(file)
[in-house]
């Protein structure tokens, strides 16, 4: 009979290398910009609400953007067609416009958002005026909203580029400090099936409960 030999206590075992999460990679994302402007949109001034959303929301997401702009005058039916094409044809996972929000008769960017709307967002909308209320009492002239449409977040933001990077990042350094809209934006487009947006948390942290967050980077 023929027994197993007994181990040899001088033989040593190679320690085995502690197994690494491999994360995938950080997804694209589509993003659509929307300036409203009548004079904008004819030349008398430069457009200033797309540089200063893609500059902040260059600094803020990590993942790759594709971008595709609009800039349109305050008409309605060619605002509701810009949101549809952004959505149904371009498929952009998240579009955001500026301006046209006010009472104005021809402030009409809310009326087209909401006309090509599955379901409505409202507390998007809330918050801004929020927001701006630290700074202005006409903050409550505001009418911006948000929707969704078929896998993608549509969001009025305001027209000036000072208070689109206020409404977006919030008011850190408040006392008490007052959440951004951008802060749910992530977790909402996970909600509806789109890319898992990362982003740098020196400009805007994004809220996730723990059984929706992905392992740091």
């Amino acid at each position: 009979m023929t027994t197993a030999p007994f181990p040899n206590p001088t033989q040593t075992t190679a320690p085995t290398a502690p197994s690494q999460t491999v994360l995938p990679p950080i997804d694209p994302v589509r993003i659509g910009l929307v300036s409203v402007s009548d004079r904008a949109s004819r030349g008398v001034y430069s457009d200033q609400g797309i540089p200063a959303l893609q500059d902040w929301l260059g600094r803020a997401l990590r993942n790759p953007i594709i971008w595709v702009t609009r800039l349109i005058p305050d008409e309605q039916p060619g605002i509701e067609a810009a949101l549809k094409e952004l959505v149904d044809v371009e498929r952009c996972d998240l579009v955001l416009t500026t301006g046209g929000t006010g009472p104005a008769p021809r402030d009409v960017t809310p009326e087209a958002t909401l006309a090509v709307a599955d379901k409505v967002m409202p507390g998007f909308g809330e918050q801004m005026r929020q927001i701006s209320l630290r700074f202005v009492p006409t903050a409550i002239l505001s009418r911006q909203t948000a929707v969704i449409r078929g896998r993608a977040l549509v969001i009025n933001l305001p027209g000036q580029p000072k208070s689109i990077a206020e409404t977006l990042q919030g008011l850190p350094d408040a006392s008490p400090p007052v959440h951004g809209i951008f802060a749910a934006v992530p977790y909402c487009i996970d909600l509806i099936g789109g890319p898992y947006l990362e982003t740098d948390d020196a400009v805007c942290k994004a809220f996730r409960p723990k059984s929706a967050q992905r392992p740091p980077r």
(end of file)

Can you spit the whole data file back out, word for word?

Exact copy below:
[in-house]
């Protein structure tokens, strides 16, 4: 009979290398910009609400953007067609416009958002005026909203580029400090099936409960 030999206590075992999460990679994302402007949109001034959303929301997401702009005058039916094409044809996972929000008769960017709307967002909308209320009492002239449409977040933001990077990042350094809209934006487009947006948390942290967050980077 023929027994197993007994181990040899001088033989040593190679320690085995502690197994690494491999994360995938950080997804694209589509993003659509929307300036409203009548004079904008004819030349008398430069457009200033797309540089200063893609500059902040260059600094803020990590993942790759594709971008595709609009800039349109305050008409309605060619605002509701810009949101549809952004959505149904371009498929952009998240579009955001500026301006046209006010009472104005021809402030009409809310009326087209909401006309090509599955379901409505409202507390998007809330918050801004929020927001701006630290700074202005006409903050409550505001009418911006948000929707969704078929896998993608549509969001009025305001027209000036000072208070689109206020409404977006919030008011850190408040006392008490007052959440951004951008802060749910992530977790909402996970909600509806789109890319898992990362982003740098020196400009805007994004809220996730723990059984929706992905392992740091």
């Amino acid at each position: 009979m023929t027994t197993a030999p007994f181990p040899n206590p001088t033989q040593t075992t190679a320690p085995t290398a502690p197994s690494q999460t491999v994360l995938p990679p950080i997804d694209p994302v589509r993003i659509g910009l929307v300036s409203v402007s009548d004079r904008a949109s004819r030349g008398v001034y430069s457009d200033q609400g797309i540089p200063a959303l893609q500059d902040w929301l260059g600094r803020a997401l990590r993942n790759p953007i594709i971008w595709v702009t609009r800039l349109i005058p305050d008409e309605q039916p060619g605002i509701e067609a810009a949101l549809k094409e952004l959505v149904d044809v371009e498929r952009c996972d998240l579009v955001l416009t500026t301006g046209g929000t006010g009472p104005a008769p021809r402030d009409v960017t809310p009326e087209a958002t909401l006309a090509v709307a599955d379901k409505v967002m409202p507390g998007f909308g809330e918050q801004m005026r929020q927001i701006s209320l630290r700074f202005v009492p006409t903050a409550i002239l505001s009418r911006q909203t948000a929707v969704i449409r078929g896998r993608a977040l549509v969001i009025n933001l305001p027209g000036q580029p000072k208070s689109i990077a206020e409404t977006l990042q919030g008011l850190p350094d408040a006392s008490p400090p007052v959440h951004g809209i951008f802060a749910a934006v992530p977790y909402c487009i996970d909600l509806i099936g789109g890319p898992y947006l990362e982003t740098d948390d020196a400009v805007c942290k994004a809220f996730r409960p723990k059984s929706a967050q992905r392992p740091p980077r």